Laws passed in 2004 have banned the sale of Foie Gras in the state of California.
Foie Gras is a delicacy that is made from the fatty liver of a duck or goose. The feeding practices associated with creating this food product has sparked controversy with animal rights groups, as a process called ‘gavage’ (force feeding) is traditionally used to create a fatty liver in ducks. That said many producers outside of France do use other practices such as natural feeding to produce foie gras.
In 2004 Californian legislators passed a law prohibiting the sale of any product derived from force feeding birds to enlarge their livers, but granted a seven and a half year grace period. The only ban of its kind in the United States came into effect on July 1 of this year.
Some restaurants are finding ways to skirt the law in California.
California has the biggest market for Foie Gras in the entire country. Most of the 350-400 eateries that served it before the ban have taken it off their menus, whilst a few are finding creative ways to continue to serve the dish. This is because the law bans the sale of foie gras in California- but says nothing about giving it away, and so some restaurants brazenly offer complimentary foie gras as an “accompaniment” to dishes on the menu.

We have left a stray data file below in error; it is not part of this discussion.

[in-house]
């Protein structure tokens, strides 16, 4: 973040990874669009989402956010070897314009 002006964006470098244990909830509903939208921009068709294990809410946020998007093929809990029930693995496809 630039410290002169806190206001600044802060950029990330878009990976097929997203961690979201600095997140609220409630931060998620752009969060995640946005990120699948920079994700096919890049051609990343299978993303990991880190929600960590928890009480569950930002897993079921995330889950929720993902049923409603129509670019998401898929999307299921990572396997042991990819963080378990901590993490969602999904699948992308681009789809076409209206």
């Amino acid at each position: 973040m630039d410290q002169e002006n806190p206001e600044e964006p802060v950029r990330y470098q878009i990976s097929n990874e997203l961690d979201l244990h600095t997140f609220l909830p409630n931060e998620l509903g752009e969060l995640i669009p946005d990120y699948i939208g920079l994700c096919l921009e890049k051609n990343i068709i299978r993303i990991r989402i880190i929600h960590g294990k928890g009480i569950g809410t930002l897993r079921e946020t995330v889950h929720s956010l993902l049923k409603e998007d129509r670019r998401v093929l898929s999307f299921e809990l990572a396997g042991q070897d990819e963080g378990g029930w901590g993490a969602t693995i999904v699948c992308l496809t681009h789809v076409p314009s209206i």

Although some restaurants are in fact openly continuing to sell foie gras, no establishments have been reported incurring any penalties, which can be as extensive as $1000 per violation per day. This may be because Officials state the law is so vague that it is difficult to enforce (a factor that saw a similar ban in Chicago over turned).
Fans of foie gras are calling for a resolution to this conflict.
The Coalition for Humane and Ethical Farming Standards calls for stricter standards around the production of foie gras. This includes cage-free living, hand feeding and reasonable limits on fattening. Many restaurateurs are hoping that new legislation will sponsor a bill allowing foie gras production under new guidelines In California.
Filed under: News by Dean's Catering